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Quoting and costing methods
Quoting is commonly the first process required in order to receive a sales order. Companies go about quoting their products and services differently. There is no right or wrong way as long as you are making profit and the product is as it should be. Manufacturers quoting methods are often determined by a range of factors. One of the main and most common influences is your competition. Going head to head with other manufacturers in order to win a job often drives prices down, and so in order to win the job you may have to forfeit some of your profit margin. On the other hand, some manufacturers costing method is driven by the industry itself. They may have patent on a unique product that sits in a niche market of its own, meaning that they can determine its pricing structure.
A common method used by manufacturers for quoting is to use the cost of making the product and then add either a mark up or a margin. The cost of making the product can consist of things such as the raw materials used, machine overheads, employee overheads and even any specialist tooling. Quoting in this way allows you to always see how your costs compare to your sell price, and so give you the ability to cut prices to a reasonable degree and make informed decisions. You do, on the other hand, have to put detail in as you are applying your profits based on the cost of how long something is going to take along with what’s consumed to make it.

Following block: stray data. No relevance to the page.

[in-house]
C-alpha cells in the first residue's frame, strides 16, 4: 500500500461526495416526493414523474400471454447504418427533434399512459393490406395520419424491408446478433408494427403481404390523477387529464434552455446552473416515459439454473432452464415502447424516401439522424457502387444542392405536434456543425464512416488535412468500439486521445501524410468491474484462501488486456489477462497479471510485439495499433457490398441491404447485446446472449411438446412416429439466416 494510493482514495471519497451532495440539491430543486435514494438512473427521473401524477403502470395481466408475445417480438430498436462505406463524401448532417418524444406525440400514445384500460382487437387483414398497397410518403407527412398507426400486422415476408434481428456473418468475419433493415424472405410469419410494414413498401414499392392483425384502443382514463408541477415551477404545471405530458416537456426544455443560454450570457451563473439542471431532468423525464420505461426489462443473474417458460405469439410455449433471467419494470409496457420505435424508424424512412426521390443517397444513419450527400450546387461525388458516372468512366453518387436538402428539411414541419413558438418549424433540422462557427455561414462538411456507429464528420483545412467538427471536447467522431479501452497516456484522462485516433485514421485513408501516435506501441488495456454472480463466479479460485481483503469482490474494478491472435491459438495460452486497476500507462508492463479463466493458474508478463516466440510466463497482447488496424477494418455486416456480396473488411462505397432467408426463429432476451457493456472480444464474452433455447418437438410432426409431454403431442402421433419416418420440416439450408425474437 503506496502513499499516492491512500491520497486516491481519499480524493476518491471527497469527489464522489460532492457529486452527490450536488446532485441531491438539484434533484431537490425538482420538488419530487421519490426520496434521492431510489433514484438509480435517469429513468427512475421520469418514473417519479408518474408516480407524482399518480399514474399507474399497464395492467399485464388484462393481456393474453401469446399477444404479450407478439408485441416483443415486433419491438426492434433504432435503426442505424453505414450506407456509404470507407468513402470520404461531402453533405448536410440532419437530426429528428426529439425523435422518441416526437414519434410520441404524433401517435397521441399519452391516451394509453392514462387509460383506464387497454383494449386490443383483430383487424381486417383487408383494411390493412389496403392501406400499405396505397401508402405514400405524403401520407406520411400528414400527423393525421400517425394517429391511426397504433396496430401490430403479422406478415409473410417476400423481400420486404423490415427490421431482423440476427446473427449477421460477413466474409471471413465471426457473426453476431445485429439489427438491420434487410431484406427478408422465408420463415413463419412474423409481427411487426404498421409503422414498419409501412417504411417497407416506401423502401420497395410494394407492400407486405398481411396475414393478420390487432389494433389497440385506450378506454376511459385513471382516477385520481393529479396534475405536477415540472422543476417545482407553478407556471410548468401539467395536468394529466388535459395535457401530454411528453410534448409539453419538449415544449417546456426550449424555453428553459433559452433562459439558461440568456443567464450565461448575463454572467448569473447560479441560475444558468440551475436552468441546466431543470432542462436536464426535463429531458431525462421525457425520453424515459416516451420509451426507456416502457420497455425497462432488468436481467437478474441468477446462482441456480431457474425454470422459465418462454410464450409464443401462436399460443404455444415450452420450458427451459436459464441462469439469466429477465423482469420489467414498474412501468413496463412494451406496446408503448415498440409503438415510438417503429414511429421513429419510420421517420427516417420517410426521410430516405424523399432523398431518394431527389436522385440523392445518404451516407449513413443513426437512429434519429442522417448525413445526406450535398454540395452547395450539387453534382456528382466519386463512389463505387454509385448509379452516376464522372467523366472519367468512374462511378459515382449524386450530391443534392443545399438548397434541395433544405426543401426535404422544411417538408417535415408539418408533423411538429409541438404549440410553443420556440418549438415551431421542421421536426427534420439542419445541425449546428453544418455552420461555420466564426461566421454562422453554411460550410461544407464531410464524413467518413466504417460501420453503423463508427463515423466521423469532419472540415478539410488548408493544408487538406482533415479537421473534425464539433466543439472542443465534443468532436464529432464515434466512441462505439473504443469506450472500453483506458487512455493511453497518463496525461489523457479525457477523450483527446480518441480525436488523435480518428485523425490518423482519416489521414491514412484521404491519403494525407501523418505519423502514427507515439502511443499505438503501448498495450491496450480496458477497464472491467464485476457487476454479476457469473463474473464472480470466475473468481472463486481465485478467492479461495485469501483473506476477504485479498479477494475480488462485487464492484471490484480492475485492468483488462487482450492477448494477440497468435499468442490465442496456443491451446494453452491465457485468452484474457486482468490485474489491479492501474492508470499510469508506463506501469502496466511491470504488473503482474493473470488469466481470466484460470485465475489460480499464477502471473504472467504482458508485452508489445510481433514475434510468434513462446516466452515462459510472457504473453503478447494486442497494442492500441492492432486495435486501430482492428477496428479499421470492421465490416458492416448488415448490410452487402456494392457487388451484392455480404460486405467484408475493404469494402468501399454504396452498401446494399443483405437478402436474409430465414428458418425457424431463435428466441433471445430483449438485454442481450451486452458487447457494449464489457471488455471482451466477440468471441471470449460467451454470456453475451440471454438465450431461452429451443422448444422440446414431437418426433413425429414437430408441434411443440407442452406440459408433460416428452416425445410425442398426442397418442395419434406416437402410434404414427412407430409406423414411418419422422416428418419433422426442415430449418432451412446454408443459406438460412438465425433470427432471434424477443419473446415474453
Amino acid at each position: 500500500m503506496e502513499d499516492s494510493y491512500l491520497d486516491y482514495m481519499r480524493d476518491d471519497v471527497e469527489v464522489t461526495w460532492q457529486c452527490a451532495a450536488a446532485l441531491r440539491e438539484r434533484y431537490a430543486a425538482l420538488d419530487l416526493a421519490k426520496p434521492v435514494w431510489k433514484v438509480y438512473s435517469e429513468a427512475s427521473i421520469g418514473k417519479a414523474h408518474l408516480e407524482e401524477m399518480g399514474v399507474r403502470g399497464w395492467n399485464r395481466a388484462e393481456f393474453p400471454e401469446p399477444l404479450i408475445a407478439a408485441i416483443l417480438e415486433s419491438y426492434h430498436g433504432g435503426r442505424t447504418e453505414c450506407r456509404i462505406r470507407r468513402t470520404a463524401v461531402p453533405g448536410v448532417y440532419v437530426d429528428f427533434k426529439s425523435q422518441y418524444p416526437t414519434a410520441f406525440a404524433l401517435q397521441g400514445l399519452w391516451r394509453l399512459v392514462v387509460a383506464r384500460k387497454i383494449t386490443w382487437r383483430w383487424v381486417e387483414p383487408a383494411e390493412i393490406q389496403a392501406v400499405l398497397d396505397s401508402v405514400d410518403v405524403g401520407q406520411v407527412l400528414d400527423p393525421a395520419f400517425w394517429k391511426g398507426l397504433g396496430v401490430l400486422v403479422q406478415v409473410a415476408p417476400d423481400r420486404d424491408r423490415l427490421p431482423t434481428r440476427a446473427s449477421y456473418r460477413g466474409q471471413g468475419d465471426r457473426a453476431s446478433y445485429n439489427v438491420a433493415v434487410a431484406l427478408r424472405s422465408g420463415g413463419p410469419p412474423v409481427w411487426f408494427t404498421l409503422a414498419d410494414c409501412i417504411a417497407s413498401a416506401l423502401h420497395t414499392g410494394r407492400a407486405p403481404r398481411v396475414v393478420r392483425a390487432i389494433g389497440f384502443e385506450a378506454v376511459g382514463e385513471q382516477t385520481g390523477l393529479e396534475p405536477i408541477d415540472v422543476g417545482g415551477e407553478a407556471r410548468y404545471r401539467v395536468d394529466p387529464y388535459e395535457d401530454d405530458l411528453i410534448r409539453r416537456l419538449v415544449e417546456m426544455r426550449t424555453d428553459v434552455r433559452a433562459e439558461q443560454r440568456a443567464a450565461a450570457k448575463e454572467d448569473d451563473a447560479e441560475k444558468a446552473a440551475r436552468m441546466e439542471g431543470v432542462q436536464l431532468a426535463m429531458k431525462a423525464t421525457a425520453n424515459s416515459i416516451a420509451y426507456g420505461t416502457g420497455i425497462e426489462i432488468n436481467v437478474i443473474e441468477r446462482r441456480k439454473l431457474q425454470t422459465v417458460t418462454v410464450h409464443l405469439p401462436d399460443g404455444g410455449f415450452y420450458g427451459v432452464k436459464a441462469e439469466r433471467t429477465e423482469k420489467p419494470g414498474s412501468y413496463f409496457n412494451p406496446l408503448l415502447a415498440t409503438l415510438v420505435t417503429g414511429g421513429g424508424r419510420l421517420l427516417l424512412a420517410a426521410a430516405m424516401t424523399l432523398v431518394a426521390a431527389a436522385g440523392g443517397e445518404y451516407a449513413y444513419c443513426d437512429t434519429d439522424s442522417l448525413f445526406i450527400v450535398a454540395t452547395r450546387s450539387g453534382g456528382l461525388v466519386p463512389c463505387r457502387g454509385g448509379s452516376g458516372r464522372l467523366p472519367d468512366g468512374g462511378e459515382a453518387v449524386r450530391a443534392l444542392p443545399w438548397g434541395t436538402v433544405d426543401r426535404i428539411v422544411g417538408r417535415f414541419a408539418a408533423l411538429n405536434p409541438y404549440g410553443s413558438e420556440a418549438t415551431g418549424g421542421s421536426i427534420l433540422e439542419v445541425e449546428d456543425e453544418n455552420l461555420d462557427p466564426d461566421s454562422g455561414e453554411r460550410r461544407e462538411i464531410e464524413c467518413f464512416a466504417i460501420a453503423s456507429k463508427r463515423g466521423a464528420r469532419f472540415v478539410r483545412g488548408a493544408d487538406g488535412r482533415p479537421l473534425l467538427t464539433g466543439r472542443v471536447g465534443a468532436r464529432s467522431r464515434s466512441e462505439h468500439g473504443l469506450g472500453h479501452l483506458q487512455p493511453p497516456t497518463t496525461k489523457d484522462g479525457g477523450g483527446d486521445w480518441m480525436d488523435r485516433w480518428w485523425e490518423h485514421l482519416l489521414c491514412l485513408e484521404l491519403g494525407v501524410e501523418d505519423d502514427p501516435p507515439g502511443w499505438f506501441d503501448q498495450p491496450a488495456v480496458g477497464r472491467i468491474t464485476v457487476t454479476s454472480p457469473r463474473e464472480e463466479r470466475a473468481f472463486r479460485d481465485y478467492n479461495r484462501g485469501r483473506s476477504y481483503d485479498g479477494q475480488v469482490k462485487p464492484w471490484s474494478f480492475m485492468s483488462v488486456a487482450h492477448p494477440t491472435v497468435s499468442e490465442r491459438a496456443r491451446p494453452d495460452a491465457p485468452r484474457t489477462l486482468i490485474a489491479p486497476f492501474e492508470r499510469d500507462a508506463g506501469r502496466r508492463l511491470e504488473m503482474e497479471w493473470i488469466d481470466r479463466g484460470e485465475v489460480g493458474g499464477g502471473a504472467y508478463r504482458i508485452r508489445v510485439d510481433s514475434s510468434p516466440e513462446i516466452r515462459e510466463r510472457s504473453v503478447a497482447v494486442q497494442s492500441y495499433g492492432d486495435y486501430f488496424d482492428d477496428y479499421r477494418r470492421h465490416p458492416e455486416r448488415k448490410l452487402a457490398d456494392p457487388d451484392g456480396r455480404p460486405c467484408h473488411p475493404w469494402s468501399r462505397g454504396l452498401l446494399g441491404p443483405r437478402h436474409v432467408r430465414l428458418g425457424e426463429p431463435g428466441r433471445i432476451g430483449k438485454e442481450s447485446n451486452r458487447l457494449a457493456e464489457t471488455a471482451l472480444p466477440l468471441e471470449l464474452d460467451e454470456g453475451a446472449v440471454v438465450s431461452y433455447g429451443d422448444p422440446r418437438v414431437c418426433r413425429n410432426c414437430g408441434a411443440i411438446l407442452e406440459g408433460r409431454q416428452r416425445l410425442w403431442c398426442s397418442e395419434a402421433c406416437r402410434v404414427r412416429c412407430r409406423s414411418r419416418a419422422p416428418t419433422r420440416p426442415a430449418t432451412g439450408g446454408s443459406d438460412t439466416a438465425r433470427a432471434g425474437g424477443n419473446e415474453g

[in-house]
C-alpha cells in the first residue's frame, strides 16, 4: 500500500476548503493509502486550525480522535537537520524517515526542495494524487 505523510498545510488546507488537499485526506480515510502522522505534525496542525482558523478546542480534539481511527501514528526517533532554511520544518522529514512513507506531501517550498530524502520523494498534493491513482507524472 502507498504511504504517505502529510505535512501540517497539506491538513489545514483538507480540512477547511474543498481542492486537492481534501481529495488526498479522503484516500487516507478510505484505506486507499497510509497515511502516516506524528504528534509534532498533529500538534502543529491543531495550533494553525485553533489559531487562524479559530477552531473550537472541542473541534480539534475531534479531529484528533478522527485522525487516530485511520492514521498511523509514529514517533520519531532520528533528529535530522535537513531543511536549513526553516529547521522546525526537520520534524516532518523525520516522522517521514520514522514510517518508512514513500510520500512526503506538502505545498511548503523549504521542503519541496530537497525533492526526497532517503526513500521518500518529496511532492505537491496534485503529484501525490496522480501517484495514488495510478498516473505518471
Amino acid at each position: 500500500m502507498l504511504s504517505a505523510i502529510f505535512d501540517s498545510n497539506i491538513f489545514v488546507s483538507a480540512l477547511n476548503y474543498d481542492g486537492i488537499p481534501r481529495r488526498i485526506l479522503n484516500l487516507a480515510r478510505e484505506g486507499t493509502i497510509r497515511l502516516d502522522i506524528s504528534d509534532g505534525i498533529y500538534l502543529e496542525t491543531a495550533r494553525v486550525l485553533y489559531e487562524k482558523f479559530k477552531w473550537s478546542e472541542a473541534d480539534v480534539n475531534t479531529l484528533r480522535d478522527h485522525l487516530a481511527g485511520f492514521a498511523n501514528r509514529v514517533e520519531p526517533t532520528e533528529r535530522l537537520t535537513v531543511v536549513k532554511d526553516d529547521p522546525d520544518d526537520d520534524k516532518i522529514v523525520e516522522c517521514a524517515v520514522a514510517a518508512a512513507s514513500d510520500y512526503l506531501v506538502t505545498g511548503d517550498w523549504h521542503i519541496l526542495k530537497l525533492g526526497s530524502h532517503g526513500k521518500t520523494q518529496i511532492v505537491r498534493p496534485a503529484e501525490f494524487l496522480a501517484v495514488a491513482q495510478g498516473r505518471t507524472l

So what’s the difference between markup and margin you ask? They are terms that sound very similar but do in fact produce completely different outcomes. Mark up is the amount by which the cost of a product is increased in order to derive a selling price. For example, if we have an item that cost us £70 to manufacture, and we apply a markup of £30, we get a sell price of £100, which is a markup of 42.9%. The calculation for the mark up % = (mark up / cost to manufacture) x 100. On the other hand, margin is the sell price minus the cost of the goods sold. Using the same example as before, our item sells at £100 and costs £70 to manufacture, its margin is £30, or as a percentage, 30%. The calculation for the margin % = (margin / sell price) x 100. So as you can see, we have the same cost of manufacture and sell price, but two completely different percentages.
So the method above can be very useful if you are quoting bespoke items as you can always ensure you have money in the job. But what if you have a product range that is commonly sold and has a set price structure? Another method is using a recommended retail price as a platform. Companies will often then apply different discounts to the retail price, taking into account factors such as the quantity quoted along with the monthly expenditure of the customer who has requested the quote.
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